In the course of researching for my next book I came across the Scottish Sports Hall of Fame. Established in 2002, the hall of fame ‘celebrates and pays tribute to Scotland’s iconic sports men and women from the past 100 years, and inspires future generations’. The aims are noble and – as it led by sportscotland, ‘the national agency for sport’ – it has credibility. In total, 26 sports are represented, from the more obvious Scottish pursuits of football, golf and rugby to the minority sports of shooting, table tennis and water polo.
Furthermore, the list recognises the sports that define what it is to be Scottish and to live in Scotland: curling, Highland games, mountaineering and hillwalking, and shinty.
There is an anomaly, however.
Yes, it is a minority sport – a little over 4000 people took part in at least one race in the Scottish Hill Racing calendar – in 2015.
But this sport is as typically Scottish as curling, shinty and Highland Games – and is essentially a development of mountaineering and hillwalking. This is a sport that has existed in Scotland since the eleventh century and is practised across the country, from the Highlands and islands, to the city centre of Edinburgh and the Borders. And this is a sport, like the 100-metre sprint in athletics, that very many people can empathise with. I would pity the child who has not run up or down a hill, feeling the burning breathlessness of an ascent and the joyful freedom of a descent. It is a rite of passage. Arguably, hill running is the nation’s national minority sport.
But – seemingly – not one of its representatives is deemed eligible for the hall of fame.
Perturbed, I contacted sportscotland. A response was immediate and emphatic. Hill runners had not been nominated, and since the process of adding names to the hall of fame is done by nomination, there were no hill runners on the list. The panel would happily accept nominations, I was told.
I am not a historian of Scottish hill running, but obvious names emerge, firstly those pre-eminent in the current era.
- Finlay Wild: five-time winner of Scotland’s oldest hill race, Ben Nevis; fastest to complete traverses of the Cuillin ridge on Skye in summer and winter.
- Robbie Simpson: bronze medallist in the 2015 World Mountain Running Championships.
The hill running journeys of Wild and Simpson continue to be forged, however. Further greatness awaits. Ironically, as Simpson seeks the Olympic qualifying time as a marathoner in Rio, the prodigious hill runner may soon be better known as a road runner.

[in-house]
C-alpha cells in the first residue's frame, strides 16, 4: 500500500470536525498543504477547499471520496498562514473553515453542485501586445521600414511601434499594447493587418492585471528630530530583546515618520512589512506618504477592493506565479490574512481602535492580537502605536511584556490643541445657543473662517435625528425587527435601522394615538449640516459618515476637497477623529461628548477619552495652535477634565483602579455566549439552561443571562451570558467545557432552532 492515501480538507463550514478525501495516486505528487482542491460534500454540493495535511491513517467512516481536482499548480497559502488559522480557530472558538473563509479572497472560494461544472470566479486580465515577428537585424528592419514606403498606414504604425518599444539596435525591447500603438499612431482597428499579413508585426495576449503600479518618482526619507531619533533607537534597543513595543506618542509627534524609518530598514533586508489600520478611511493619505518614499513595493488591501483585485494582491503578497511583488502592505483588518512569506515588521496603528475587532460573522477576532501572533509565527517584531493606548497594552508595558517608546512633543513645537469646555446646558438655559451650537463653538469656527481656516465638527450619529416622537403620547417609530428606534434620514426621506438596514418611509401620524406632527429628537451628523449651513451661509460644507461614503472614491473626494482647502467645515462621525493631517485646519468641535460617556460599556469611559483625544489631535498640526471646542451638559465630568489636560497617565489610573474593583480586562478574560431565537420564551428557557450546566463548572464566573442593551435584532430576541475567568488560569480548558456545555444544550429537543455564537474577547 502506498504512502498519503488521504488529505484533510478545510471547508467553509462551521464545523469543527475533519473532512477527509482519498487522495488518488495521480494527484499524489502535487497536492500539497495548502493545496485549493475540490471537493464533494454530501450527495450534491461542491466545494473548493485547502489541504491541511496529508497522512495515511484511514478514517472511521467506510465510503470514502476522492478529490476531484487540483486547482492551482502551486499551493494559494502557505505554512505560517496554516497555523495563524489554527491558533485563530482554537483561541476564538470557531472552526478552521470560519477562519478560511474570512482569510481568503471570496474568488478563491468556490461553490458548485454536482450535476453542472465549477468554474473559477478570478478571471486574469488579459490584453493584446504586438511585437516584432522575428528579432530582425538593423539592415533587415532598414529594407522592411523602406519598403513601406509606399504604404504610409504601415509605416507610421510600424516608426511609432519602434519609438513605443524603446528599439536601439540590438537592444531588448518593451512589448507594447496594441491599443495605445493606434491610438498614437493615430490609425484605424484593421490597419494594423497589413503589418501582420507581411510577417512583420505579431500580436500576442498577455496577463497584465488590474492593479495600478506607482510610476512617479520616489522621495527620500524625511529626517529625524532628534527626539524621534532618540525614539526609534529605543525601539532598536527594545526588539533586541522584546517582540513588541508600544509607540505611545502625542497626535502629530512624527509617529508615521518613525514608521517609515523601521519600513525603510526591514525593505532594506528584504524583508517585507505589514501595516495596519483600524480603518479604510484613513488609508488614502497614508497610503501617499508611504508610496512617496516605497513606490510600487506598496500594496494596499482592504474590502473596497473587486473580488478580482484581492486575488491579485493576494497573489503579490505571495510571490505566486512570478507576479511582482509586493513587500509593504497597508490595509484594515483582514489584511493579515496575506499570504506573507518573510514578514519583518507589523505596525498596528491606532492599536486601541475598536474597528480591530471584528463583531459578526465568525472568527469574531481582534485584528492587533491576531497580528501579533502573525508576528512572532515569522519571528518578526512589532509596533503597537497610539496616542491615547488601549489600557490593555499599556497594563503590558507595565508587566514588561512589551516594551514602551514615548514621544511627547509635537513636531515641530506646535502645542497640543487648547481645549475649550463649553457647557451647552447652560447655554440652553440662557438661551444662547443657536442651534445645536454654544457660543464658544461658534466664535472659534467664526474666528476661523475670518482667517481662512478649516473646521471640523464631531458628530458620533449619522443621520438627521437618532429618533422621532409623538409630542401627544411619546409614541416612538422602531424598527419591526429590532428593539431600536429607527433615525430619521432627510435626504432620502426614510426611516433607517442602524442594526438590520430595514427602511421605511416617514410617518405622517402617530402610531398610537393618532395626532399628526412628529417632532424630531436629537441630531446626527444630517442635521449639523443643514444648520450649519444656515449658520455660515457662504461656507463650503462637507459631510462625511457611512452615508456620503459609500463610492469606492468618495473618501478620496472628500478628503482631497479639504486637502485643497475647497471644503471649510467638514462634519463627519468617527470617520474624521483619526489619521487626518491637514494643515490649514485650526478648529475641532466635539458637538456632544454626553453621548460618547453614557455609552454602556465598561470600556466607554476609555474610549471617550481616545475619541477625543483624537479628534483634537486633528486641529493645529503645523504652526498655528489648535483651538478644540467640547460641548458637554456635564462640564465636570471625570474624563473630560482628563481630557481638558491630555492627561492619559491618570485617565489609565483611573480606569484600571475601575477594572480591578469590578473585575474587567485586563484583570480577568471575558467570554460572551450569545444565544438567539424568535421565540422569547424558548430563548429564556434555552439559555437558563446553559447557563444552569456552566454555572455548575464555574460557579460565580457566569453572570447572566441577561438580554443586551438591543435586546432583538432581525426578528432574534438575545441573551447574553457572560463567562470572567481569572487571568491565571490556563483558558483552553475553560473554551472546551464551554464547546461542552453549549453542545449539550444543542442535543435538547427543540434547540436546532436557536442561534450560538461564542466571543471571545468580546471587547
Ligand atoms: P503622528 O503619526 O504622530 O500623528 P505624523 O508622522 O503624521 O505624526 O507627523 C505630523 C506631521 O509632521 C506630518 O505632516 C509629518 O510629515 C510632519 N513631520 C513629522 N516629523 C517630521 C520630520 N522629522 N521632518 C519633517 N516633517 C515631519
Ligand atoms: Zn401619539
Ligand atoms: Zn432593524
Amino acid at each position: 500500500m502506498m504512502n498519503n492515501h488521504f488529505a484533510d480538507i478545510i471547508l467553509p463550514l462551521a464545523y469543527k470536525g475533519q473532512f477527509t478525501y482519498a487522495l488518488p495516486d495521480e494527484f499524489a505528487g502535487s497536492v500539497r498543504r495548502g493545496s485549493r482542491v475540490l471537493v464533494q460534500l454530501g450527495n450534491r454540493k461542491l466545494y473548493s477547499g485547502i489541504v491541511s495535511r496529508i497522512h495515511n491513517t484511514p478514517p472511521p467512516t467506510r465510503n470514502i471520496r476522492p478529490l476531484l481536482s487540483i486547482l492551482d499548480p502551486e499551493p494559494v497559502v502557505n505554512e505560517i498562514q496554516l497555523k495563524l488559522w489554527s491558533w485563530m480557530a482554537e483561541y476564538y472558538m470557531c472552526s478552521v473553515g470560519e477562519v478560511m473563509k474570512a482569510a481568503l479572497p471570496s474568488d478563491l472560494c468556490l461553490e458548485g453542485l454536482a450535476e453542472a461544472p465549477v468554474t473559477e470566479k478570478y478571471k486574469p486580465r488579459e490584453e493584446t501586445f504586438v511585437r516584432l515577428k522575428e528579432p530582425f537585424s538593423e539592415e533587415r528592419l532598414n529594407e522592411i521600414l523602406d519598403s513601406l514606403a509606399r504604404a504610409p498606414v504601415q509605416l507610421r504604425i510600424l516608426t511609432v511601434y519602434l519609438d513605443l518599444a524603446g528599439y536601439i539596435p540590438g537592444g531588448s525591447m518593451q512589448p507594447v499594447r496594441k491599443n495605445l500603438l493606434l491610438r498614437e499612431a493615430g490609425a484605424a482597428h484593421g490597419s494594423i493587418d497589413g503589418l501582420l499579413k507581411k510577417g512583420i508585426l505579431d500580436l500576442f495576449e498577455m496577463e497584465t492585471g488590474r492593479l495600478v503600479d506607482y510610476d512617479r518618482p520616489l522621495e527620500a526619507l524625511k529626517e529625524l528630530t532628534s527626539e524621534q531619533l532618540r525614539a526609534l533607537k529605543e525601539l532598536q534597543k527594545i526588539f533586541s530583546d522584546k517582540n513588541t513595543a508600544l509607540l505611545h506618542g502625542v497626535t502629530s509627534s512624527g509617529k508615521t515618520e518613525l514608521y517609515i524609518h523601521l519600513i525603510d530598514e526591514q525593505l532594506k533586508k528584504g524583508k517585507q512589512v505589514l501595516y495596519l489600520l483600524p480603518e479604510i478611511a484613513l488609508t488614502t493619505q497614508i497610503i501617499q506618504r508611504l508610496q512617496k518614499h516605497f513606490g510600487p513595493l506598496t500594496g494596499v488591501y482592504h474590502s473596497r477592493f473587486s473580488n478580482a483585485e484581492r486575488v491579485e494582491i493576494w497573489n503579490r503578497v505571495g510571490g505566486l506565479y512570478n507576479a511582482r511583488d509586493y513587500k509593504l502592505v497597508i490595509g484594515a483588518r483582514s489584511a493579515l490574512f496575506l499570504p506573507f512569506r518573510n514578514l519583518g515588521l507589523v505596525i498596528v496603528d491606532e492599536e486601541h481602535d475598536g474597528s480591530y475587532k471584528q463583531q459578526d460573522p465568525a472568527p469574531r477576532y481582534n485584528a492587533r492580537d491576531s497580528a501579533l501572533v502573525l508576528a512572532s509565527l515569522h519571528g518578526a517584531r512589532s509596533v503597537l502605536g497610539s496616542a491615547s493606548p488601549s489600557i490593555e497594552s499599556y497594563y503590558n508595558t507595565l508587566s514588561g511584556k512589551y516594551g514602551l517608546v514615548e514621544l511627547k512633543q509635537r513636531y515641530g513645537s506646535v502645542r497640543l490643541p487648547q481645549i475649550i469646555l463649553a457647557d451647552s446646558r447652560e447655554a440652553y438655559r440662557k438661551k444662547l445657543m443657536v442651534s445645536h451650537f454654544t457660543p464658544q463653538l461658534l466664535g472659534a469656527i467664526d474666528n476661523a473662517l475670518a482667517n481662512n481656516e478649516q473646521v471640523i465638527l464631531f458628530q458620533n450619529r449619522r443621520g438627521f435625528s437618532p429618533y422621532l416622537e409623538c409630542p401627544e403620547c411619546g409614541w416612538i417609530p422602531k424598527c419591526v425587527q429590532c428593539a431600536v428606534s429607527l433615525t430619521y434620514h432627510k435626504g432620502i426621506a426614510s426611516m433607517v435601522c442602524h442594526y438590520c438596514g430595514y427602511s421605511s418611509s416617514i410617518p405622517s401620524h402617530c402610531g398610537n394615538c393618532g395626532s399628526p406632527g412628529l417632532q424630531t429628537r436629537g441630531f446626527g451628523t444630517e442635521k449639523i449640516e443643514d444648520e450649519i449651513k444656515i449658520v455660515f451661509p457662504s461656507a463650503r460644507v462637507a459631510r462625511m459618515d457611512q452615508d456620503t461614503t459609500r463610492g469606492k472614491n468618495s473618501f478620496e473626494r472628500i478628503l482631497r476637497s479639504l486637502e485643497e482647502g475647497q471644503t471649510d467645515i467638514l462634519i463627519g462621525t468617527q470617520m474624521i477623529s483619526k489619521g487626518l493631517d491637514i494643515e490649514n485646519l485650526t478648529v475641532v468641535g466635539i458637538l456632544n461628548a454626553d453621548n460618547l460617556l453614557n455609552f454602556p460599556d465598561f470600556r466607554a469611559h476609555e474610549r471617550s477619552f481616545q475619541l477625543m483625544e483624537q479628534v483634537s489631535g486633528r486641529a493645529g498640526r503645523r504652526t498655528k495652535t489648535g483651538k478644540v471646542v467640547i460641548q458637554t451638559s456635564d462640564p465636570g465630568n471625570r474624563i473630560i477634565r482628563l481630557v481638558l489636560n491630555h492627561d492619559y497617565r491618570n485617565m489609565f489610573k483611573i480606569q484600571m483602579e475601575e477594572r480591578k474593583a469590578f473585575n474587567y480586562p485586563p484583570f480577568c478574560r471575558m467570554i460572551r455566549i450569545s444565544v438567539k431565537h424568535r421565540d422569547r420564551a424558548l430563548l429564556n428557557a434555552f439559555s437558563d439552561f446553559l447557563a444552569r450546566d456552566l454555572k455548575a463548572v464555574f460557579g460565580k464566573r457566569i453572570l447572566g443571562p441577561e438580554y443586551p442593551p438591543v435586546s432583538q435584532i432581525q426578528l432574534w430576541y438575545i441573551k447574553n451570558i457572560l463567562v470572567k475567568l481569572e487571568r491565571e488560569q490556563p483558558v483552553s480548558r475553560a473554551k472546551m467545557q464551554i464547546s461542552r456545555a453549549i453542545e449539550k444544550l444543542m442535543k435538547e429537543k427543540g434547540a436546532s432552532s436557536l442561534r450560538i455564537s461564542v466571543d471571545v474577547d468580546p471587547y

There are, therefore, two more logical candidates.
- Angela Mudge: world champion in 2000; multiple winner of British and Scottish championships; course record holder for at least 30 Scottish hill races.
- Colin Donnelly: talented, prolific and – like Mudge – blessed with extraordinary longevity. As the comprehensive Scottish Distance Running History website puts it, ‘Colin Donnelly was British Fell-Running Champion three times in the late 1980s. In the WMRA World Mountain Running Trophy, he represented Scotland in eighteen successive races between 1985 and 2002 (plus another one in 2004): an almost unbelievable record. Colin’s greatest run, which displayed exceptional descending skills, secured a silver medal in the 1989 men’s individual short race at Chatillon-en-Diois, France. In addition, he was in the Scottish team (Tommy Murray, Bobby Quinn, Colin Donnelly and Graeme Bartlett) that won silver medals in 1995 (Arthur’s Seat, Edinburgh).’
So there are potential nominees, but why haven’t they been nominated?
I was interviewing a hill runner recently who did not want to be recorded. ‘I’m an introvert,’ he declared. ‘That’s why I am a hill runner.’
Is that the problem? A hill running community too ‘introvert’ to nominate? Or perhaps they don’t care? Perhaps they have never heard of the hall of fame? I imagine Mudge and Donnelly would be indifferent to nomination even if it occurred. But representation on the hall of fame isn’t necessarily about them or other individuals, but about the sport.
And surely the great tradition of the wild and wonderful pursuit of hill running in Scotland deserves better?